Table 2: Question 1 (i): What is the fraction of advanced/metastatic breast cancer patients with HR +ve/Her2 −ve phenotype in your practice?

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In one study of 11,780 breast tumors (age range 18 to 102 years), hormone receptor positivity was 53.9%. [6] A total of 41.8% tumors were positive for both estrogen and progesterone receptors, 10.6% positive for estrogen receptors alone and 3.4% positive for progesterone receptors alone. Overall hormone receptor positivity increased steadily with age, it being 10% in patients less than 19 years of age and 90% in those 71 years or older. As far as grade of tumor was concerned, there was an inverse correlation with respect to the hormone receptor positivity, it being 93% for grade 1 tumors and 39.5% for grade 3 tumors. With the median age of breast cancer in India being 49 years, the majority tend to be in the pre-menopausal group. [5] This is a significant difference from patients seen in the western world. [7]

Triple negative phenotype is 42% at initial presentation for all comers. In advanced and metastatic setting will be less since they have better prognosis and less chance of relapse. In a study of 2001 patients, Her2 positivity by IHC was seen in 498 (24.8%) patients and triple negative breast cancers formed 29.8% (n = 596) of all invasive cancers. [8] HER2 over-expression did not differ significantly with age (incidence being 17.7% for those below the age of 35 years and 17.0% for those above, P = 0.825). On the other hand hormone receptor expression (ER and/or PR) increases and triple negative phenotype decreases with increasing age.

To the question regarding the fraction of above patients with visceral involvement, the expert group agreed with the polls that it is between 20 and 40% of hormone-sensitive Her2-negative patients have visceral involvement when they present with metastatic disease. In tier 2 cities, where access to oncology centers may be a challenge, this incidence is slightly higher. This is applicable to the one fifth of the poll participants who are seeing visceral involvement in upto 60% of their patients at metastatic presentation [Table 3].
Table 3: Question 1 (ii): What fraction of your patients with HR +ve/Her2 −ve breast cancer in the first‑line metastatic setting have visceral involvement?

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The standard adjuvant endocrine therapy in pre-menopausal breast cancer patients is clearly tamoxifen. The consensus was to use it for 5 years. Perception of higher risk (e.g. lymph node positive patients) was associated with longer use of tamoxifen. In fact some patients had a tendency to get attached to their "regular medication" and were not averse to continuing the same. Additional of ovarian suppression for patients who did not have complete suppression during previous therapy (for non-metastatic disease) is accepted as standard of care and that option in fact reflects the current practice in the community. This is particularly for patients who are strong ER-positive or aggressive disease. In case where ovarian suppression is commenced but is not effective, oophorectomy is the next recommendation [Table 4].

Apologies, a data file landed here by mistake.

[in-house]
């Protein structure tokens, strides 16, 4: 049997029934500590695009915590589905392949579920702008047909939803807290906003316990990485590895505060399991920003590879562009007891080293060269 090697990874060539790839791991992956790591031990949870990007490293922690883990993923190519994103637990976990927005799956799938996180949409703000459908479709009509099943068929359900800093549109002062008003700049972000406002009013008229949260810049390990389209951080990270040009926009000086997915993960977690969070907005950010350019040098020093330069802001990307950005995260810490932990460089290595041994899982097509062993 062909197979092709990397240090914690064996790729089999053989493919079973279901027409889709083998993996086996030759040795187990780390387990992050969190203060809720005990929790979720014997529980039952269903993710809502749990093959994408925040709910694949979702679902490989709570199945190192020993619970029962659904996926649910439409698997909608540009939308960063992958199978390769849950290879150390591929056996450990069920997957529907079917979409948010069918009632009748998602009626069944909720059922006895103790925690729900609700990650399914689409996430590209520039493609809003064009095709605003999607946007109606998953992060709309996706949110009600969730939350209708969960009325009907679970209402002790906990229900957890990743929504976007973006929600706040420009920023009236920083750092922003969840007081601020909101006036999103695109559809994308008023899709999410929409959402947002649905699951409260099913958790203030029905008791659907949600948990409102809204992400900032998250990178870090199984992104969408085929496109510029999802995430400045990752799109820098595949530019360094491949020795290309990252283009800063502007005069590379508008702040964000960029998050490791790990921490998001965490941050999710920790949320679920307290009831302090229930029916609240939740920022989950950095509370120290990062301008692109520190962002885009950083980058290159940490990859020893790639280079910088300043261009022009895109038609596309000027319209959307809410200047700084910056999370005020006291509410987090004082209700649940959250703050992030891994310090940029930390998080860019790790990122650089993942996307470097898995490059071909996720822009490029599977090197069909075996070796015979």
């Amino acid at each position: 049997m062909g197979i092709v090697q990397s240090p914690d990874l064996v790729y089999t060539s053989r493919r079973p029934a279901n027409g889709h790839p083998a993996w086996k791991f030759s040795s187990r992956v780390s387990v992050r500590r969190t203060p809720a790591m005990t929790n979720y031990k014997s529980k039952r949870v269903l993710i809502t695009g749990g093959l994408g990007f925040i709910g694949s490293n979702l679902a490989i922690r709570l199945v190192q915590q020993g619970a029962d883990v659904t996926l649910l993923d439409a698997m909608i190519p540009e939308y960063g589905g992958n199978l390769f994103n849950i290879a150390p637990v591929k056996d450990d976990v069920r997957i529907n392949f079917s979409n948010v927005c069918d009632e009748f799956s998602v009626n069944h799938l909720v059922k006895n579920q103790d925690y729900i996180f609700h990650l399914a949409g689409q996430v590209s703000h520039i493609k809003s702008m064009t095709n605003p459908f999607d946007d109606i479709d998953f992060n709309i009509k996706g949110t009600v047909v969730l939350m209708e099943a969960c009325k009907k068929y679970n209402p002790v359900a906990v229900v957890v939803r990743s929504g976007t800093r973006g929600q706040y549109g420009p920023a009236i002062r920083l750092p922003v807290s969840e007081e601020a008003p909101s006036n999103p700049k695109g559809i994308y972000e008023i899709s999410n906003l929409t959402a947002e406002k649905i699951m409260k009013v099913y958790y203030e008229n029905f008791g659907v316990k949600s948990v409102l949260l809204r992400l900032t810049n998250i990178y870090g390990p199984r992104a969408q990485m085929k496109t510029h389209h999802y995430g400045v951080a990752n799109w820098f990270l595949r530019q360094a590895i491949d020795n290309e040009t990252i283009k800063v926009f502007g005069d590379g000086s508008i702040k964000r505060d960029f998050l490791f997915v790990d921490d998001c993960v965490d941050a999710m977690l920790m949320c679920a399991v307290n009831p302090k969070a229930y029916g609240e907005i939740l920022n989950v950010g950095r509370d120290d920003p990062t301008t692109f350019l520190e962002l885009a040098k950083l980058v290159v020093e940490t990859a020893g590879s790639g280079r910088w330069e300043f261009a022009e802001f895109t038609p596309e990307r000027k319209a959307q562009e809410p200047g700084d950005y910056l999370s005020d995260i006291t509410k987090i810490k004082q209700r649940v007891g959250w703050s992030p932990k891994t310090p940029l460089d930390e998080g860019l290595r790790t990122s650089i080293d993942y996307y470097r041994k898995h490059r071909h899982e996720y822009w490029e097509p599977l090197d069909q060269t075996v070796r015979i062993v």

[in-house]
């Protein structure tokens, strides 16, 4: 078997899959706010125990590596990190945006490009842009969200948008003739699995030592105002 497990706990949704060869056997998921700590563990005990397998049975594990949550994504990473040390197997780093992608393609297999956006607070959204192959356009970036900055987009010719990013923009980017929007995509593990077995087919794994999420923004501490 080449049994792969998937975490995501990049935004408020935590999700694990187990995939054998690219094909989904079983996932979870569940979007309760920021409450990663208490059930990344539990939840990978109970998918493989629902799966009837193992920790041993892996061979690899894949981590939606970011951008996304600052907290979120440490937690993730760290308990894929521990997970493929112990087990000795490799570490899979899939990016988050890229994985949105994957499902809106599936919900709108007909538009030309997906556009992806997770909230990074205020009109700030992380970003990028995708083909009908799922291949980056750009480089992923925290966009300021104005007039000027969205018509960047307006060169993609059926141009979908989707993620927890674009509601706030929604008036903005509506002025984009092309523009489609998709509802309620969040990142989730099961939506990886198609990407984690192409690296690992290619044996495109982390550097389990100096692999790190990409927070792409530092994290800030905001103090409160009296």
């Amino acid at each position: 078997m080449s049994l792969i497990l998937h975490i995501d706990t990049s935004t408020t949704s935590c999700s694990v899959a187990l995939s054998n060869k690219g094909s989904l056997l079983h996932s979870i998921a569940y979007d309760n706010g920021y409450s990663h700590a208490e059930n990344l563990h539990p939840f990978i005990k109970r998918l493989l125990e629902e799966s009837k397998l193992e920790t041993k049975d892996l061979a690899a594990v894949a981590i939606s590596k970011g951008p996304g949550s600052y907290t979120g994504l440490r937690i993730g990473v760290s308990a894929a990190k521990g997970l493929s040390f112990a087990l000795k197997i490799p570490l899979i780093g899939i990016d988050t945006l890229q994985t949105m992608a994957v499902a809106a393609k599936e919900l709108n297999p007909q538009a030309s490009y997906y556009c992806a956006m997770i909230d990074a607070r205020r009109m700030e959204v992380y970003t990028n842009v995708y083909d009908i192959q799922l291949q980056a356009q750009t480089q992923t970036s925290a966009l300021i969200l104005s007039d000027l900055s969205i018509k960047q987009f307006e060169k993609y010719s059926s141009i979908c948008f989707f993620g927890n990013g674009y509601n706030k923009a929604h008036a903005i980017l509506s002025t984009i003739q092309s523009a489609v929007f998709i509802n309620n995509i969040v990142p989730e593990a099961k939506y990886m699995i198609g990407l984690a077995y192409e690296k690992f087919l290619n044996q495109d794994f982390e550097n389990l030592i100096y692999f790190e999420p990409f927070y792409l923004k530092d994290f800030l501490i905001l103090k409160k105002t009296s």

Table 4: Question 1 (iii): What is your standard adjuvant endocrine therapy for pre‑menopausal patients?

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Common practice of adjuvant endocrine therapy in post-menopausal hormone-sensitive Her2-negative breast cancer patients is aromatase inhibitors for 5 years, as selected by the majority of oncologists in the poll. Tamoxifen is recommended for older patients and those with poor PS where the risk of skeletal related toxicity of AI is a cause for concern. The expert group agreed that the meta-analysis data showed that the best outcome (balance of efficacy and toxicity) is with a combination of Tamoxifen and AI for 5 years, as selected by 32% in the poll [9] [Table 5].
Table 5: Question 1 (iv): What is your standard adjuvant endocrine therapy for post‑menopausal patients?

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Defining endocrine resistance

Any patient who has received endocrine therapy and then has progressive disease is considered to have endocrine resistance in the broad sense. The group also agreed that there was no standard definition of what constitutes endocrine resistance. However, as the Bolero2 study has shown, several practical considerations have emerged. [10] Their importance relates to the consensus about subsequent management of patients. For patients relapsing while on endocrine therapy there is no debate about defining it as absolute endocrine resistance. However, the oncologists participating in the poll were split about what amounts to a significant off therapy period - upto 6 months or upto 12 months. Voting for secondary endocrine resistance also revealed an identical split [Table 6] and [Table 7].
Table 6: Question 2 (i): How would you define primary endocrine resistance in the adjuvant setting?

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Table 7: Question 2 (ii): How would you define secondary endocrine resistance in the adjuvant setting?